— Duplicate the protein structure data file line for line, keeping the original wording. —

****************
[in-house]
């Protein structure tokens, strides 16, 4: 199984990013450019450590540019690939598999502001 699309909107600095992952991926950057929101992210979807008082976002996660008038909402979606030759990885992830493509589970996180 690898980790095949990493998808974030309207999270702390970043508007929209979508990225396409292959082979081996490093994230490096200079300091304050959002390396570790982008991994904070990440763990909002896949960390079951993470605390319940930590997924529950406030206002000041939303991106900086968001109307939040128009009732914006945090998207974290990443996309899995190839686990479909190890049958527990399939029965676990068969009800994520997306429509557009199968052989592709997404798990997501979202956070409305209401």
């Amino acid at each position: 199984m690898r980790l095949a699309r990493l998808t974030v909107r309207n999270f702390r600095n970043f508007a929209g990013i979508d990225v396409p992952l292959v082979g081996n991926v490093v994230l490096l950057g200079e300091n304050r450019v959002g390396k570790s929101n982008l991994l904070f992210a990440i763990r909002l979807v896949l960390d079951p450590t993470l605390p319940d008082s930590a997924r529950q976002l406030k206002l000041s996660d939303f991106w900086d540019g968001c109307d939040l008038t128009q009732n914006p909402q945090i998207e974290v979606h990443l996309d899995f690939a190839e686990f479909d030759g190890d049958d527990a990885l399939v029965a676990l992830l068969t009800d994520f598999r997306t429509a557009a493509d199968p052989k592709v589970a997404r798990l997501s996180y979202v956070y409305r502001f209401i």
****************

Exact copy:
[in-house]
């Protein structure tokens, strides 16, 4: 199984990013450019450590540019690939598999502001 699309909107600095992952991926950057929101992210979807008082976002996660008038909402979606030759990885992830493509589970996180 690898980790095949990493998808974030309207999270702390970043508007929209979508990225396409292959082979081996490093994230490096200079300091304050959002390396570790982008991994904070990440763990909002896949960390079951993470605390319940930590997924529950406030206002000041939303991106900086968001109307939040128009009732914006945090998207974290990443996309899995190839686990479909190890049958527990399939029965676990068969009800994520997306429509557009199968052989592709997404798990997501979202956070409305209401």
């Amino acid at each position: 199984m690898r980790l095949a699309r990493l998808t974030v909107r309207n999270f702390r600095n970043f508007a929209g990013i979508d990225v396409p992952l292959v082979g081996n991926v490093v994230l490096l950057g200079e300091n304050r450019v959002g390396k570790s929101n982008l991994l904070f992210a990440i763990r909002l979807v896949l960390d079951p450590t993470l605390p319940d008082s930590a997924r529950q976002l406030k206002l000041s996660d939303f991106w900086d540019g968001c109307d939040l008038t128009q009732n914006p909402q945090i998207e974290v979606h990443l996309d899995f690939a190839e686990f479909d030759g190890d049958d527990a990885l399939v029965a676990l992830l068969t009800d994520f598999r997306t429509a557009a493509d199968p052989k592709v589970a997404r798990l997501s996180y979202v956070y409305r502001f209401i």